Triple-A baseball in Colorado Springs was not built to last.
And, as we know, it will not last. The Triple-A version of the Sky Sox is fleeing to San Antonio in 2019, ending three decades in the Springs.
The Elmore family, owners of the Sky Sox, use altitude to justify the departure.
I wish the family would be honest. What is the true reason for moving to San Antonio, the largest city in America without a Major League Baseball franchise?
The Elmores hope to make more money in Texas.
More cash should await the family in the Lone Star State. San Antonio is in close proximity to other Pacific Coast League franchises, which will ease the Elmores' travel budget. San Antonio boasts a population of 1.5 million, or a million more possible customers than Colorado Springs.
Altitude is a reason for the departure, but it’s not the prime reason. Money drew the Elmores to San Antonio, and maybe money will keep them there.
In 1988, the Elmores constructed a bewilderingly modest stadium on the eastern edge of the Springs. In 2003, I drove to this baseball structure for the first time and wondered if I had arrived at the wrong place.
No way, I said to myself, is this a Triple-A baseball park. A nice destination for a high school game, but a joke for a team competing one step below the bigs. I will say this: Security Service Field will serve as ideal home for the Pioneer League (Rookie League) version of the Sky Sox. The Rookie League is a truly minor version of minor league baseball.
Meanwhile, a mere 70.3 miles away, the Rockies compete in a baseball palace. Coors Field is not only one of the finest stadiums in America; it’s one of the most glorious sports structures anywhere.
At Coors, you can sit high on the first base line and watch the sun set over the Rockies while savoring baseball played at its highest level.
That’s serious competition for a minor league team a little more than an hour away on the interstate.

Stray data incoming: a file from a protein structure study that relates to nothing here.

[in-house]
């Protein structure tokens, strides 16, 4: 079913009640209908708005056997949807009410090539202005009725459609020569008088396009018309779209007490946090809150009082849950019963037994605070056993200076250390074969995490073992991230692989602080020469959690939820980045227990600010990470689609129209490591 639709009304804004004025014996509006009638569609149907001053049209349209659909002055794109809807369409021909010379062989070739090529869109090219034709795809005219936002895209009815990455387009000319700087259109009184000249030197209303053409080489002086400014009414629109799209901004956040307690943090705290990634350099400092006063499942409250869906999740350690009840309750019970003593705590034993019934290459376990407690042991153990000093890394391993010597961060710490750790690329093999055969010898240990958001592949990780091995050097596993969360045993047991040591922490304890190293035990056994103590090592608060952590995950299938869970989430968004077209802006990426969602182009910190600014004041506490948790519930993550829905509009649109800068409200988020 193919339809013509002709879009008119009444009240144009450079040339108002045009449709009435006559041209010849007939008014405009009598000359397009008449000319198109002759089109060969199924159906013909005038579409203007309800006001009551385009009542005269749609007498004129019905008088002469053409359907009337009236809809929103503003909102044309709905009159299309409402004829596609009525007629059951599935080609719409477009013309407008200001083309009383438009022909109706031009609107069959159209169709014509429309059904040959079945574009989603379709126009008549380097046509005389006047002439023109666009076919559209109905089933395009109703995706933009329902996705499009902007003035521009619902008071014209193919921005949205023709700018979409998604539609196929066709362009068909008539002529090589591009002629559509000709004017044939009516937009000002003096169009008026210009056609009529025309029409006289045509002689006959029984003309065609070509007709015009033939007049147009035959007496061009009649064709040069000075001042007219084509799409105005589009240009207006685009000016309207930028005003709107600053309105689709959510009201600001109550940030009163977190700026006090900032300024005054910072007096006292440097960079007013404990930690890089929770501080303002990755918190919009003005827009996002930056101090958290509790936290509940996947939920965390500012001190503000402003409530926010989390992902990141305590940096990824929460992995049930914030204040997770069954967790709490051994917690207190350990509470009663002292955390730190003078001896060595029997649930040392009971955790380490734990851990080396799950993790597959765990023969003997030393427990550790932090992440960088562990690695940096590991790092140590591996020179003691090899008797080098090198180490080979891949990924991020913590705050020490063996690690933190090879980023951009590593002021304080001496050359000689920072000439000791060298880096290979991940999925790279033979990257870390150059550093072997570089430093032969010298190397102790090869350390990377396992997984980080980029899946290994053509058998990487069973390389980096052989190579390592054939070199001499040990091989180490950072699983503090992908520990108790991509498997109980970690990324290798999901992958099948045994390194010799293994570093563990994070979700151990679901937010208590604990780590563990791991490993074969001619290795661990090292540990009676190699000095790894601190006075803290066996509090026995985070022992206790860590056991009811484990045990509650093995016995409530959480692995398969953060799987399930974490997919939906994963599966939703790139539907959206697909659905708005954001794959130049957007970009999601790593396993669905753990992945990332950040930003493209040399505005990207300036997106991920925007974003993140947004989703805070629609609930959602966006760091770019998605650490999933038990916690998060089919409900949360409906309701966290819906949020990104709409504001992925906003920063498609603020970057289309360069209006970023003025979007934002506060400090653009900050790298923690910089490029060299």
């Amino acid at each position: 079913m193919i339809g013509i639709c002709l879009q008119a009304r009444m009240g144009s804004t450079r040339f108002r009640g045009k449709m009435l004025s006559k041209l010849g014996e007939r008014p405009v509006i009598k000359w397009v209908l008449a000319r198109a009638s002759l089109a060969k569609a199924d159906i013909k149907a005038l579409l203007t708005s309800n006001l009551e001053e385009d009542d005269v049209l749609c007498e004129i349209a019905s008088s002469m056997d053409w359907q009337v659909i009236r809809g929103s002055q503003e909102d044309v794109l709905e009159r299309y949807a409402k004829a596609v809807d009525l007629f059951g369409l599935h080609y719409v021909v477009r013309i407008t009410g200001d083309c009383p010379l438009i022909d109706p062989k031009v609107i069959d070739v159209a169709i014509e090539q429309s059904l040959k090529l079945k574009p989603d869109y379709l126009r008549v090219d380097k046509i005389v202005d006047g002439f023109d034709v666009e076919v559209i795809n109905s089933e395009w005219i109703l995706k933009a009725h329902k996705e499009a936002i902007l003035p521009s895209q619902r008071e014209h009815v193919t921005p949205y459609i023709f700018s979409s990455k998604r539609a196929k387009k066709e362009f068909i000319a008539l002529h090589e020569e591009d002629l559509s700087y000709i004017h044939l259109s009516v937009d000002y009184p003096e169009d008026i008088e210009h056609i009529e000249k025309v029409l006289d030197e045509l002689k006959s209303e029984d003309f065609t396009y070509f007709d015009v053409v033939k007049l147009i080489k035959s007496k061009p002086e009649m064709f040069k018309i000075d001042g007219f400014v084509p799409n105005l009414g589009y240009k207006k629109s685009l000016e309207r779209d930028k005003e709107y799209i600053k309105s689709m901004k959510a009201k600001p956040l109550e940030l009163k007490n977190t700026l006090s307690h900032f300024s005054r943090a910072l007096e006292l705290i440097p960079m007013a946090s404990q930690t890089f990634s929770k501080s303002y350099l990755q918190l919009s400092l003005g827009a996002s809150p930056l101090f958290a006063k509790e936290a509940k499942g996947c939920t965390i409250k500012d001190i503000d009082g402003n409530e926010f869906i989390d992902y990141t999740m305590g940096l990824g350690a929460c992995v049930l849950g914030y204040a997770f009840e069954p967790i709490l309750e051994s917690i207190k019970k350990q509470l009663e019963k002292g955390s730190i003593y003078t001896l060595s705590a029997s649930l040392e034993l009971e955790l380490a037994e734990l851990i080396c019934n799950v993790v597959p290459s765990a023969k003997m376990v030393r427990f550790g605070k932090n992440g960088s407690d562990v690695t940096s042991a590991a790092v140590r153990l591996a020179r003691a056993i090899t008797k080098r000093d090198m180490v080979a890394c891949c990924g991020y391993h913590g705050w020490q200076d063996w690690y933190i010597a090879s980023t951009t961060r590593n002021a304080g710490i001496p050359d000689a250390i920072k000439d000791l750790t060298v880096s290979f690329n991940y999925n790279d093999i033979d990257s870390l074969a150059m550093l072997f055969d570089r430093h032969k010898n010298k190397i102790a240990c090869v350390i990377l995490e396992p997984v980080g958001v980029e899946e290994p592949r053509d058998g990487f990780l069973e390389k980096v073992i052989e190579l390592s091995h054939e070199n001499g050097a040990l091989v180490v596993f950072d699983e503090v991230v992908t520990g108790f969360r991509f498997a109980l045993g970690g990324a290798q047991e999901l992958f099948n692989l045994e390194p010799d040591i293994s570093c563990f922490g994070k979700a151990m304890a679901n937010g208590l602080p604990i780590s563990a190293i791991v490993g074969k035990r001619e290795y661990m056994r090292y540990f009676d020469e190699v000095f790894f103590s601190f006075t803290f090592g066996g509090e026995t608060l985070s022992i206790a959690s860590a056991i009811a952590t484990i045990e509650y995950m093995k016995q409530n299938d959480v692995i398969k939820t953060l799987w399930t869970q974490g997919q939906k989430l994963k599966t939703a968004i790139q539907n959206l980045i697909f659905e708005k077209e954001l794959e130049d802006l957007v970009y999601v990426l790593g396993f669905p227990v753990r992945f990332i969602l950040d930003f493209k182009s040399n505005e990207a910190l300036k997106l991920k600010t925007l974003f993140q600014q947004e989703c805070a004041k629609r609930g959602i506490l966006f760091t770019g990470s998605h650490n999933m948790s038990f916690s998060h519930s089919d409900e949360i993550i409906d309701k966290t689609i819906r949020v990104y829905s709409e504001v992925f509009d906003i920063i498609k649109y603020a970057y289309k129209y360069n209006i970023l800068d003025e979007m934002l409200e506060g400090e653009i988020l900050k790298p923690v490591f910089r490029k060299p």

From 1993 to 2014, the Rockies served as baseball parents for the Sky Sox. In the final years of this family arrangement, the Rockies were pathetic parents who cared little – or maybe not at all – if their Triple-A child thrived. The Sky Sox stumbled to losing records in eight of their final 10 seasons under the Rockies' direction, including a 53-91 finale in 2014.
The Rockies were lacking as parents – the kind that sit there and do nothing while their children howl and throw forks at a fancy restaurant.
But the Sky Sox, under the Elmores' care, were equally lousy children.
The Elmores grew too comfortable in their ridiculously unambitious stadium. Their cozy, tiny, oddball ballpark on the east side was a nice starter stadium. It should never have served as the permanent home of a Triple A team.
An intelligently designed downtown stadium could have offered views of Pikes Peak along with architectural tricks to lessen the impact of harsh winds. A sleek, modern downtown stadium could have soared as an American Triple A showcase and a suitable companion piece to Coors Field. A new stadium would have shouted that the Elmores cared as much about Colorado Springs as they care about their wallets.
A downtown stadium would have cost the Elmores a big chunk of their precious cash, but a downtown stadium might have rescued the shaky Rockies-Sky Sox family.
Still, it should be said a downtown stadium would have been risky. Turns out, there was only one big league team that could work peacefully with Colorado Springs and its altitude:
No other baseball marriage made sense. Turns out, no other baseball marriage could last. The Brewers, who play at an altitude of 617 feet in Milwaukee, have no reason to prepare pitchers for thin air.
If the Elmores and taxpayers had spent, say, $50 million to build a downtown stadium, the Rockies might still have bolted. The Rockies can be a bit whiny and impulsive and disloyal, and a gleaming stadium would not have erased those character issues.
It’s easy, and wrong, to get nostalgic about the Rockies-Sky Sox marriage. The Rockies were disinterested parents who forced fans in the Springs to suffer through a decade of blundering baseball teams. The Elmores, living far away, never made the required investment or showed the needed commitment to ensure Triple-A baseball would remain in the Springs.
Triple-A baseball lacked the foundation to survive in a beautiful, thriving American city on the edge of the mountains.
It’s surprising, really, this shaky foundation held fast for so long.